The dishonest policy must end
By KEVIN TENGESDAL Bismarck Aug 9, 2010
Honesty, integrity — principles instilled in us at an early age. Virtues of which we North Dakotans should be proud. Why should people be required to lie about who they are?
In 1988, I was discharged from the U.S. Navy after being challenged “to do the right thing” and was honest about being gay. In 1993, Congress enacted “Don’t Ask, Don’t Tell” (DADT), a law requiring people to be dishonest about their personal lives or face the possibility of being fired.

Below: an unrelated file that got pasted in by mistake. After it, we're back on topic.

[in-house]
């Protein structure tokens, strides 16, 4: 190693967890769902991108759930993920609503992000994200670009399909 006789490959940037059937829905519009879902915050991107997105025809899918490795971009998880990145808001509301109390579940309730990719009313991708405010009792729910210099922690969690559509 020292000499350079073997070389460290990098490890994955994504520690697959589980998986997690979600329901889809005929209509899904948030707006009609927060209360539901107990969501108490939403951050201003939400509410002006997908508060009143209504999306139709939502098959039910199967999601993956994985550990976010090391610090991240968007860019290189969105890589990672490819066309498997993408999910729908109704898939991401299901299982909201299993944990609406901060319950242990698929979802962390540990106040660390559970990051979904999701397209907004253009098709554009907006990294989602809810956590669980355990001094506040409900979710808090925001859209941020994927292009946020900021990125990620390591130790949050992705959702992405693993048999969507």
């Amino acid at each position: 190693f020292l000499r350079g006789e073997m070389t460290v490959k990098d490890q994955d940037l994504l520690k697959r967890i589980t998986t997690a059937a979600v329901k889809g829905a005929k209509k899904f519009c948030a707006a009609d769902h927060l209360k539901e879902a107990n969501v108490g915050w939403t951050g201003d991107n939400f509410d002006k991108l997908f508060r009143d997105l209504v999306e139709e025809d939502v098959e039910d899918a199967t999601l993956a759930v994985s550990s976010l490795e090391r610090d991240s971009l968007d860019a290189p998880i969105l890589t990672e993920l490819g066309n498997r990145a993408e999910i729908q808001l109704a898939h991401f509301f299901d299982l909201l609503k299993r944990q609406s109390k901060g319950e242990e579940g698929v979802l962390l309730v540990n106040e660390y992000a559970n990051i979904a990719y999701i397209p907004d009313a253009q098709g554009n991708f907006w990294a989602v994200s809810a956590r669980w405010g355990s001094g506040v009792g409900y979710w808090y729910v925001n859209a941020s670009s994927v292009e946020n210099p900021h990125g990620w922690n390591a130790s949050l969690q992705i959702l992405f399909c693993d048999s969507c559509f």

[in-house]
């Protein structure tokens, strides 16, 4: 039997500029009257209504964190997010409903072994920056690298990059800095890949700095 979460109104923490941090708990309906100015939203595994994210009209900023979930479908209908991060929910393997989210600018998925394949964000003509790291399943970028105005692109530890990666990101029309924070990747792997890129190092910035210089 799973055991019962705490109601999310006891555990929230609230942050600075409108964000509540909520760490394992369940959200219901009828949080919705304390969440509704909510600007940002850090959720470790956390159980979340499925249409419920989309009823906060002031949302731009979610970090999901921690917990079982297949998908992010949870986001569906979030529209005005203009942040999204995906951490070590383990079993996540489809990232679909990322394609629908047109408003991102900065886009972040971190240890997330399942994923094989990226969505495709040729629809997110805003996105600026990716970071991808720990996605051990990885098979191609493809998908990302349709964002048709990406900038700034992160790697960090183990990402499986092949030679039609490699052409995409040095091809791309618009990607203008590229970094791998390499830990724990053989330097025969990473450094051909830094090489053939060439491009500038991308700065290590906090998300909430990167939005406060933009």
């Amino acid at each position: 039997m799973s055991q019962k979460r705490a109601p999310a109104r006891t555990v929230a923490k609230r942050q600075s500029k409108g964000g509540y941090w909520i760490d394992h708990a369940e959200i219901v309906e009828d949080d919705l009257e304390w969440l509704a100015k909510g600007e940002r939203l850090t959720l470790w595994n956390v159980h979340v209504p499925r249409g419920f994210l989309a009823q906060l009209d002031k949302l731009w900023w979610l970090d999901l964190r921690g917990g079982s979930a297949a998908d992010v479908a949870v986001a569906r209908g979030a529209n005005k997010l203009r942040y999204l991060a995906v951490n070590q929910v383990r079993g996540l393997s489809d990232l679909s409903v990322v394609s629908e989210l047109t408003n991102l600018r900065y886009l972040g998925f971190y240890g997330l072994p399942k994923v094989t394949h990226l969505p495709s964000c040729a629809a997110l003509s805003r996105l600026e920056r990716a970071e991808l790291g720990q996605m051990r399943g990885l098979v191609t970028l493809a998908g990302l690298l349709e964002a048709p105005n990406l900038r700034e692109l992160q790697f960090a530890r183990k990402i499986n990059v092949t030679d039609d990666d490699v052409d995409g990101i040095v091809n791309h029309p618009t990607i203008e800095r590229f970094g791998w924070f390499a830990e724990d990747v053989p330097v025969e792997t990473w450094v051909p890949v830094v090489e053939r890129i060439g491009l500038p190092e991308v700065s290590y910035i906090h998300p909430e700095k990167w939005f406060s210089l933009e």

Can gays and straights serve together in the military? Look to history, look to over 20 Western militaries that currently permit such open service. Support for open service has grown since DADT was introduced.
This spring, the U.S. House of Representatives voted for a repeal, with Rep. Earl Pomeroy voting against, stating he wanted to await a study by the U.S. Department of Defense. The Senate is expected to vote on its Defense Authorization bill later this summer.
Sens. Byron Dorgan and Kent Conrad are home for their August break. Contact them immediately to let them know you stand for honesty and integrity.
A repeal of this policy, which only serves to drain our armed forces of individuals with mission critical skills, is vital.